UPDATED: October 2, 2015, at 12:13 p.m.
My mother calls me every Saturday morning. She asks me how my classes are going, if I’m eating well, if I’m taking my vitamins. Right before we hang up, she often asks me if I’ve figured out what I want to do with my life. She reminds me it’s important to have a plan, and to “be on track.” I understand where she’s coming from, but I also wonder why she never asks me about getting off track. I wonder why she never asks me if I know how to rest.
I think about this as I sit at a beautifully set table: A crisp white tablecloth drapes over the round table, ruby red carnations stand tall in a gold vase, and a full plate of food invites me to stare. I’m currently at Shabbat 1000, the largest Shabbat dinner that Harvard has ever hosted, according to its organizers. There are over 70 round tables, seating a total of over 800 students, arranged within the Science Center Plaza Tent. Most of the tables are packed with people—students, children, and adults alike, in garb ranging from fresh-pressed suits to plain white t-shirts.
“We, in our own lives, often confuse movement with meaning,” says Hirschy Zarchi, the rabbi at Harvard Chabad. He stands at the podium in the middle of the tent. With the daily routine of life, Zarchi explains that we often forget to think about where we’re going and why. We forget to rest; we forget to reflect. And this is what Shabbat is about.
Following a series of short speeches by organizers of the event and representatives of Harvard’s HilleL, we begin with Shalom Aleichem, a liturgical poem that is sung every Friday night to signal the arrival of Sabbath. Every guest is provided with the words of the song—in Hebrew, in Hebrew with English romanization, and in English translation. There is even an explanation for why these songs are important to Judaism. Many sing loudly, others stumble over the words, and I try to hum along.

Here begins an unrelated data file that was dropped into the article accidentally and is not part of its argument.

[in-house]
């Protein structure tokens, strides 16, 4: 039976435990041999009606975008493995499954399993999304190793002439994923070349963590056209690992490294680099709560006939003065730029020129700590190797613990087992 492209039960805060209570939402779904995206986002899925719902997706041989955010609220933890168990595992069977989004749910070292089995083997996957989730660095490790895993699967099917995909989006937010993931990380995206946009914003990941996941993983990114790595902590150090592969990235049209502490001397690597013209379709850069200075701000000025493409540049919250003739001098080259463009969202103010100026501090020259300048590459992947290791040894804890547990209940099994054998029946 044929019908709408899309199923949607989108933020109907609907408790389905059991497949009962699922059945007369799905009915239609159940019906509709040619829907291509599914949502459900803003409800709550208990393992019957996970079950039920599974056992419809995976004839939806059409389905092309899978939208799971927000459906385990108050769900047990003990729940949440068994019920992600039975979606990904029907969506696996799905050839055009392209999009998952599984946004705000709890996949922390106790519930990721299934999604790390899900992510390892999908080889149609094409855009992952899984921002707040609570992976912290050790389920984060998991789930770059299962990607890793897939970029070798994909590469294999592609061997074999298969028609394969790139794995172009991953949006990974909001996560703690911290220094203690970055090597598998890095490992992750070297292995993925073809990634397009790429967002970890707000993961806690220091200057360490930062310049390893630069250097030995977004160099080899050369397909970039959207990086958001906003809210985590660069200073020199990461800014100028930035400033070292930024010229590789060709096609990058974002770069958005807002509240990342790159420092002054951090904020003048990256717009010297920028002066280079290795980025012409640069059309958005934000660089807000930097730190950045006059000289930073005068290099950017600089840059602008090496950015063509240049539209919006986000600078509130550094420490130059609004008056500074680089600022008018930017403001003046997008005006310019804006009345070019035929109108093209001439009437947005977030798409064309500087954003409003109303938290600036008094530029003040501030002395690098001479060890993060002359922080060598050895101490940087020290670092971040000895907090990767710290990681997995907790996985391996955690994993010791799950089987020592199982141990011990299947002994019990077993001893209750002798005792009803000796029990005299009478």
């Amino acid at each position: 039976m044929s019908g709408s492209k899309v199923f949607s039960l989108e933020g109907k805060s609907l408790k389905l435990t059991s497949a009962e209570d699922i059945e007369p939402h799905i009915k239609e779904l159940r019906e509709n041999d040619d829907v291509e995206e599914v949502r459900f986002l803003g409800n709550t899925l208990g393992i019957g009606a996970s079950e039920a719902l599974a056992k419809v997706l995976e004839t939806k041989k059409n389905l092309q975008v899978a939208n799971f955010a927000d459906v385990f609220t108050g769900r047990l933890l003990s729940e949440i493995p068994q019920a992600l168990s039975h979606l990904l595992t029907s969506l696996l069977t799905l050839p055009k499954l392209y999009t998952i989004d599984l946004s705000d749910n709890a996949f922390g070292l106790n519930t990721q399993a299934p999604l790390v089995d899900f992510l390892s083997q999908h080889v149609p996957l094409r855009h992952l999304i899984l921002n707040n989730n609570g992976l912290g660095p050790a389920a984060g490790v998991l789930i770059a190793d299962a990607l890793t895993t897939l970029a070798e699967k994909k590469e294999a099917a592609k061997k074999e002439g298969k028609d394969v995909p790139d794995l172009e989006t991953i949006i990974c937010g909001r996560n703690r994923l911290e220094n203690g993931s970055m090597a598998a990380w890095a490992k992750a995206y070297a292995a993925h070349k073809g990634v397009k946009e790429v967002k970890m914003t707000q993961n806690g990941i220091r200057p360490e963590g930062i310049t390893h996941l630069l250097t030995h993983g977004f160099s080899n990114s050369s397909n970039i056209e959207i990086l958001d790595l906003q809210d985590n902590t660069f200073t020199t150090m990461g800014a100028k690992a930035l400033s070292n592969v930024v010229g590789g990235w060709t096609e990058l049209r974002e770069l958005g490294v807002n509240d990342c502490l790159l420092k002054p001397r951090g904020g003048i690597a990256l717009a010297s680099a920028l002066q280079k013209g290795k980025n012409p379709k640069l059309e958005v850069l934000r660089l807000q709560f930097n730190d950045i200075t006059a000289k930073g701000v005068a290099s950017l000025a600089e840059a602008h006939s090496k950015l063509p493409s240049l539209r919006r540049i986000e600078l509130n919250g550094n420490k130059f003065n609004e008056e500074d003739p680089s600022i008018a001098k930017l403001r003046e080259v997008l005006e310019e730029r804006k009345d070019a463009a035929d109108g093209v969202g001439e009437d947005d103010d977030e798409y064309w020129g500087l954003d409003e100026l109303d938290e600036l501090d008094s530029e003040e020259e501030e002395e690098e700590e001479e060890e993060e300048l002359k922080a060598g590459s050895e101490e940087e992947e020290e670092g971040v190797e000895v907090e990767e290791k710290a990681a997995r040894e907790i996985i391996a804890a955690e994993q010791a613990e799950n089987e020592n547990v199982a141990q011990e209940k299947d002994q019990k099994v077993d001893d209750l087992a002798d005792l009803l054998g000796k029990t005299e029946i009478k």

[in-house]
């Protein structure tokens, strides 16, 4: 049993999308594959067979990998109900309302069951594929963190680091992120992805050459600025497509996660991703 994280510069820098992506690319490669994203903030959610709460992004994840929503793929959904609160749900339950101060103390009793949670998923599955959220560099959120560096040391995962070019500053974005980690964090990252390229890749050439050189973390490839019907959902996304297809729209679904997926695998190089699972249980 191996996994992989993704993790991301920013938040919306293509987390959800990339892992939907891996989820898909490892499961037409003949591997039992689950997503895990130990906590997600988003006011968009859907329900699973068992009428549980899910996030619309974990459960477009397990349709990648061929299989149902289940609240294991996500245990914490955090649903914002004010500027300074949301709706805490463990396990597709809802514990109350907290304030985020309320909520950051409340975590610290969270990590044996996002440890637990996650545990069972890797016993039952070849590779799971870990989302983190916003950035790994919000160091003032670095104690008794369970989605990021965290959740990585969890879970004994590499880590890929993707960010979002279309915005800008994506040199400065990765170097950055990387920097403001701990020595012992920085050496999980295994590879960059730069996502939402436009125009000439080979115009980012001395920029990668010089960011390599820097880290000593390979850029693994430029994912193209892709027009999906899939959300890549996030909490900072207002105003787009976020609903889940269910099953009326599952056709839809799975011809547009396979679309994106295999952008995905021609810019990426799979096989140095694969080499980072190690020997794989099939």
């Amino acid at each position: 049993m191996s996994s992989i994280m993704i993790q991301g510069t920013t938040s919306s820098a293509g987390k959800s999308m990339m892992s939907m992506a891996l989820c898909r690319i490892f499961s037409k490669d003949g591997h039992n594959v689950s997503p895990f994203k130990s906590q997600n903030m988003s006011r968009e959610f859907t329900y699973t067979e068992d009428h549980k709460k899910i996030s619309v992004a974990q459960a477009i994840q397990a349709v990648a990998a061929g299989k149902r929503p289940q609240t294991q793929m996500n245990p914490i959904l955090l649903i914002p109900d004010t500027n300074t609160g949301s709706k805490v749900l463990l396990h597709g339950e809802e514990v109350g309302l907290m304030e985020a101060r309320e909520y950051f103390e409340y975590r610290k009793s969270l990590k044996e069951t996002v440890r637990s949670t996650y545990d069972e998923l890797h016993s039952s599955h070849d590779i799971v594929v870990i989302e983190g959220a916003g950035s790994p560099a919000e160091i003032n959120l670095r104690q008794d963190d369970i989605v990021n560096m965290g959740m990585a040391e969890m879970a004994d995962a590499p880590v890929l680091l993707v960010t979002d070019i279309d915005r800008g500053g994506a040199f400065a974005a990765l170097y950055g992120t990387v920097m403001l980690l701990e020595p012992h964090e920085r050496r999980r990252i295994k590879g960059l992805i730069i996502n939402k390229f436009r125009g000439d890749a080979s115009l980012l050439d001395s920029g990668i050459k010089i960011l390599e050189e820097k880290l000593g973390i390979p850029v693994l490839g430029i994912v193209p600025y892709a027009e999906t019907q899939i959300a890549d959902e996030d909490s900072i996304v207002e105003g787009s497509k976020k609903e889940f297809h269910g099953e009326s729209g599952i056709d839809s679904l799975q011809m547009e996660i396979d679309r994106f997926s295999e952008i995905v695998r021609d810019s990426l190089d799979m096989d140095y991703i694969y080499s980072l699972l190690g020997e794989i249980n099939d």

There is then the recitation of Kiddush, after which everyone is invited to drink the purple liquid in the small plastic cups (they’re vaguely reminiscent of medicine cups). A few eager freshmen bear disappointed faces when they realize the liquid is just grape juice.
Following the recitation, we’re all invited to the tables lined with large silver bowls. For the first time in my life, I am excited to be washing my hands. I pour a cup of water over my hands in a silver bowl, and I find that this small gesture livens the mundane act of eating. I pull apart the cute knot of challah bread and eat it with hummus, and then eagerly dig into the plate of food in front of me. There’s chicken breast coated in pesto sauce, green and white string beans, sweet quinoa with raisins, mixed-green salad, and a soy-sauce based noodle dish. The food, though understandably a little cold, is delicious.
I usually reserve dinners in the dining hall to playing the misery game with my friends—we talk about all the work we have to do and how we don’t want to do it—but this meal is remarkably different. For the first time in a long time, I feel relieved to simply enjoy the company around me, and appreciate this present moment in time.
This article has been revised to reflect the following correction:
CORRECTION: October 2, 2015
An earlier version of this article misattributed a quotation from Hirschy Zarchi, the rabbi at Harvard Chabad.